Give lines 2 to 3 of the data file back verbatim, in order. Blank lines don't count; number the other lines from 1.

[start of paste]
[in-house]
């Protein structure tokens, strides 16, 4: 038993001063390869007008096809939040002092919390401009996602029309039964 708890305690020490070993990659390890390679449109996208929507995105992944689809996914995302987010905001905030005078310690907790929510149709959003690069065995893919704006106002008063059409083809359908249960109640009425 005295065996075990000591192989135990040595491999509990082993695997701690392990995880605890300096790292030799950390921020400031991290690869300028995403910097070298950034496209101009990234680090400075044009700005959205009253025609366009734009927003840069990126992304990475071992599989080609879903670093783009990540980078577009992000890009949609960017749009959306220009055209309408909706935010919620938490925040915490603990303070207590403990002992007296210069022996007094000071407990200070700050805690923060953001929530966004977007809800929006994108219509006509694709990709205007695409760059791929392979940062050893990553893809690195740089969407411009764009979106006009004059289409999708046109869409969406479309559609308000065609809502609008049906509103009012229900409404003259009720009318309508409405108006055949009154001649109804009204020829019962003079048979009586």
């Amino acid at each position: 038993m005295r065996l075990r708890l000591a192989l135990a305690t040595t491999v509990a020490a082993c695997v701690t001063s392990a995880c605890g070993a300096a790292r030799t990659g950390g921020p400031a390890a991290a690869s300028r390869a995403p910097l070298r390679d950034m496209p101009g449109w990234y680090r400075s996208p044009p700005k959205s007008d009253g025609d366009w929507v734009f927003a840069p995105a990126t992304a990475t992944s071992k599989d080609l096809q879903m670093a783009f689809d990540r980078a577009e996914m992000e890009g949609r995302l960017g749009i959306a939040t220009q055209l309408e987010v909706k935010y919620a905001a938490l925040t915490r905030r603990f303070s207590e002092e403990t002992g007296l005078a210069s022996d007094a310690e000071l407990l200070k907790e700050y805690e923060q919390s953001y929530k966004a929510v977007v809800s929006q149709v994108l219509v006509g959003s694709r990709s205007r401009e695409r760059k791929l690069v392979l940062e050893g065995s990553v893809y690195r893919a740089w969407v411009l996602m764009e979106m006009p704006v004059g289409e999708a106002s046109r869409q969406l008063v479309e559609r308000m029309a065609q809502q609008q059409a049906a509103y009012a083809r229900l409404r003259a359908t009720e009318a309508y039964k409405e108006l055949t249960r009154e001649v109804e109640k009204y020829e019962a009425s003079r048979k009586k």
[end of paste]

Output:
């Protein structure tokens, strides 16, 4: 038993001063390869007008096809939040002092919390401009996602029309039964 708890305690020490070993990659390890390679449109996208929507995105992944689809996914995302987010905001905030005078310690907790929510149709959003690069065995893919704006106002008063059409083809359908249960109640009425 005295065996075990000591192989135990040595491999509990082993695997701690392990995880605890300096790292030799950390921020400031991290690869300028995403910097070298950034496209101009990234680090400075044009700005959205009253025609366009734009927003840069990126992304990475071992599989080609879903670093783009990540980078577009992000890009949609960017749009959306220009055209309408909706935010919620938490925040915490603990303070207590403990002992007296210069022996007094000071407990200070700050805690923060953001929530966004977007809800929006994108219509006509694709990709205007695409760059791929392979940062050893990553893809690195740089969407411009764009979106006009004059289409999708046109869409969406479309559609308000065609809502609008049906509103009012229900409404003259009720009318309508409405108006055949009154001649109804009204020829019962003079048979009586």
């Amino acid at each position: 038993m005295r065996l075990r708890l000591a192989l135990a305690t040595t491999v509990a020490a082993c695997v701690t001063s392990a995880c605890g070993a300096a790292r030799t990659g950390g921020p400031a390890a991290a690869s300028r390869a995403p910097l070298r390679d950034m496209p101009g449109w990234y680090r400075s996208p044009p700005k959205s007008d009253g025609d366009w929507v734009f927003a840069p995105a990126t992304a990475t992944s071992k599989d080609l096809q879903m670093a783009f689809d990540r980078a577009e996914m992000e890009g949609r995302l960017g749009i959306a939040t220009q055209l309408e987010v909706k935010y919620a905001a938490l925040t915490r905030r603990f303070s207590e002092e403990t002992g007296l005078a210069s022996d007094a310690e000071l407990l200070k907790e700050y805690e923060q919390s953001y929530k966004a929510v977007v809800s929006q149709v994108l219509v006509g959003s694709r990709s205007r401009e695409r760059k791929l690069v392979l940062e050893g065995s990553v893809y690195r893919a740089w969407v411009l996602m764009e979106m006009p704006v004059g289409e999708a106002s046109r869409q969406l008063v479309e559609r308000m029309a065609q809502q609008q059409a049906a509103y009012a083809r229900l409404r003259a359908t009720e009318a309508y039964k409405e108006l055949t249960r009154e001649v109804e109640k009204y020829e019962a009425s003079r048979k009586k």